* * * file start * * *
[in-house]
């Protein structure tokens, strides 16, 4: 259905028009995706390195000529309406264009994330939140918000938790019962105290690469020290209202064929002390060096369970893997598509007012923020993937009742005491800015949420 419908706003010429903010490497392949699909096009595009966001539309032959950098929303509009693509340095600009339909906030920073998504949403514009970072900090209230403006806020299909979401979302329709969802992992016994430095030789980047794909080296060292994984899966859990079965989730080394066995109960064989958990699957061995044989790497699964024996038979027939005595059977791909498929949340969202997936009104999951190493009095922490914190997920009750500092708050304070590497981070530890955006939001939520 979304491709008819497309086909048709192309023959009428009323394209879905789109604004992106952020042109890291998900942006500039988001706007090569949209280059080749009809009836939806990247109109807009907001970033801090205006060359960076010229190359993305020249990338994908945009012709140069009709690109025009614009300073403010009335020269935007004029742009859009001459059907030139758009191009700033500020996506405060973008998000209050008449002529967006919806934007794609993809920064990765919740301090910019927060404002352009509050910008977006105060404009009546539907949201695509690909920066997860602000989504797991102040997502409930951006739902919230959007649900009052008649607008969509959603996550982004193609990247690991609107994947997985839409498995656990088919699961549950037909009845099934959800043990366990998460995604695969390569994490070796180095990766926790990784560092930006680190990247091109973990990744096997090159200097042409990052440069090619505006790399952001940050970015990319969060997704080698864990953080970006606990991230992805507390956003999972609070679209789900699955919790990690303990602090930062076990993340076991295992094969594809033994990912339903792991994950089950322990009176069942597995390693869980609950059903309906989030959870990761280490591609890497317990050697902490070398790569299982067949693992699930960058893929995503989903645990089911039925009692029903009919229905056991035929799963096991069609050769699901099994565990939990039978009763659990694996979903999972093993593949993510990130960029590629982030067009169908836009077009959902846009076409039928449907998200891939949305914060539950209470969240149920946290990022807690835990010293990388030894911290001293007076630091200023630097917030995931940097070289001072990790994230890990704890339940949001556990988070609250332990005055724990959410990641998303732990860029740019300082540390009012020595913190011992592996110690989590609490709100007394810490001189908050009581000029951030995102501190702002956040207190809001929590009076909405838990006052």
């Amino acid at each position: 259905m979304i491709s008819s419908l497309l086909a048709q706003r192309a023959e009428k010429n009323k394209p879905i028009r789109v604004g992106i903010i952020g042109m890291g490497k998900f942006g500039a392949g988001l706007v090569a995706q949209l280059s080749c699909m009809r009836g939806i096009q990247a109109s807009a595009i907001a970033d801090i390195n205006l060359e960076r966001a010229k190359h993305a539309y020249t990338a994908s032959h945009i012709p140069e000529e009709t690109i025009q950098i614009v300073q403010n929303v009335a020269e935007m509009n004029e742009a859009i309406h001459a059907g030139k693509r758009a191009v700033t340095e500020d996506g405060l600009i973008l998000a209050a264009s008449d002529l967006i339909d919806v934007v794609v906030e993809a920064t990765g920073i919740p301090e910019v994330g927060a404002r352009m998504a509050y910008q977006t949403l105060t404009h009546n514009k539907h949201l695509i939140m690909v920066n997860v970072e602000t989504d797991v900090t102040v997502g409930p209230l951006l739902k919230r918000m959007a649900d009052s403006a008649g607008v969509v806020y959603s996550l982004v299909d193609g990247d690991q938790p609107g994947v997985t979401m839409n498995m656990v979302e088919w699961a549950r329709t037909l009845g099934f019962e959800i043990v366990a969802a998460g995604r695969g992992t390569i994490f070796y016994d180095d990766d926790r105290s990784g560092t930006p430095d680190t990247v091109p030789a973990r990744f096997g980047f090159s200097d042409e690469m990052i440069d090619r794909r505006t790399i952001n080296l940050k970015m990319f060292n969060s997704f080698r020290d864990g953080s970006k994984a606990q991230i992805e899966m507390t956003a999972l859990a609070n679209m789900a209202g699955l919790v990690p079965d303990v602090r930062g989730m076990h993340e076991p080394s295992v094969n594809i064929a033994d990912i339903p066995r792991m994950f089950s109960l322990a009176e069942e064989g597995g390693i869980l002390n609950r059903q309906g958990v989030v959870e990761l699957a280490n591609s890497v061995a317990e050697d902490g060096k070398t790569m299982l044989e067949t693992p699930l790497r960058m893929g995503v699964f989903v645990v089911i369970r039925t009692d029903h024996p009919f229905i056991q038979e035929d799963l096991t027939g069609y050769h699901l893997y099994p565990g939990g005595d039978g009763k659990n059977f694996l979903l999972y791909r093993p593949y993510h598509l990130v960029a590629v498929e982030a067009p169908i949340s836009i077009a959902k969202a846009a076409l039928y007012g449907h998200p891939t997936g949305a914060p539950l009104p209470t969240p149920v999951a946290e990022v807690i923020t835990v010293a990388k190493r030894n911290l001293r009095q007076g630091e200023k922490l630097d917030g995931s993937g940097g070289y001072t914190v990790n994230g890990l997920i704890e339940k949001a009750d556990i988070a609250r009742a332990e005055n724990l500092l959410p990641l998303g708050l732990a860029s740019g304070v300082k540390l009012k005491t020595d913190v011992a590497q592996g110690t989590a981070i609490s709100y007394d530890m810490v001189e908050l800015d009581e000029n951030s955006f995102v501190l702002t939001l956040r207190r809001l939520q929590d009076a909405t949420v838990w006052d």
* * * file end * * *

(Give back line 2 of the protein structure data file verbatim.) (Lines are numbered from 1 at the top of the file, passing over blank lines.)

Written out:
């Protein structure tokens, strides 16, 4: 259905028009995706390195000529309406264009994330939140918000938790019962105290690469020290209202064929002390060096369970893997598509007012923020993937009742005491800015949420 419908706003010429903010490497392949699909096009595009966001539309032959950098929303509009693509340095600009339909906030920073998504949403514009970072900090209230403006806020299909979401979302329709969802992992016994430095030789980047794909080296060292994984899966859990079965989730080394066995109960064989958990699957061995044989790497699964024996038979027939005595059977791909498929949340969202997936009104999951190493009095922490914190997920009750500092708050304070590497981070530890955006939001939520 979304491709008819497309086909048709192309023959009428009323394209879905789109604004992106952020042109890291998900942006500039988001706007090569949209280059080749009809009836939806990247109109807009907001970033801090205006060359960076010229190359993305020249990338994908945009012709140069009709690109025009614009300073403010009335020269935007004029742009859009001459059907030139758009191009700033500020996506405060973008998000209050008449002529967006919806934007794609993809920064990765919740301090910019927060404002352009509050910008977006105060404009009546539907949201695509690909920066997860602000989504797991102040997502409930951006739902919230959007649900009052008649607008969509959603996550982004193609990247690991609107994947997985839409498995656990088919699961549950037909009845099934959800043990366990998460995604695969390569994490070796180095990766926790990784560092930006680190990247091109973990990744096997090159200097042409990052440069090619505006790399952001940050970015990319969060997704080698864990953080970006606990991230992805507390956003999972609070679209789900699955919790990690303990602090930062076990993340076991295992094969594809033994990912339903792991994950089950322990009176069942597995390693869980609950059903309906989030959870990761280490591609890497317990050697902490070398790569299982067949693992699930960058893929995503989903645990089911039925009692029903009919229905056991035929799963096991069609050769699901099994565990939990039978009763659990694996979903999972093993593949993510990130960029590629982030067009169908836009077009959902846009076409039928449907998200891939949305914060539950209470969240149920946290990022807690835990010293990388030894911290001293007076630091200023630097917030995931940097070289001072990790994230890990704890339940949001556990988070609250332990005055724990959410990641998303732990860029740019300082540390009012020595913190011992592996110690989590609490709100007394810490001189908050009581000029951030995102501190702002956040207190809001929590009076909405838990006052």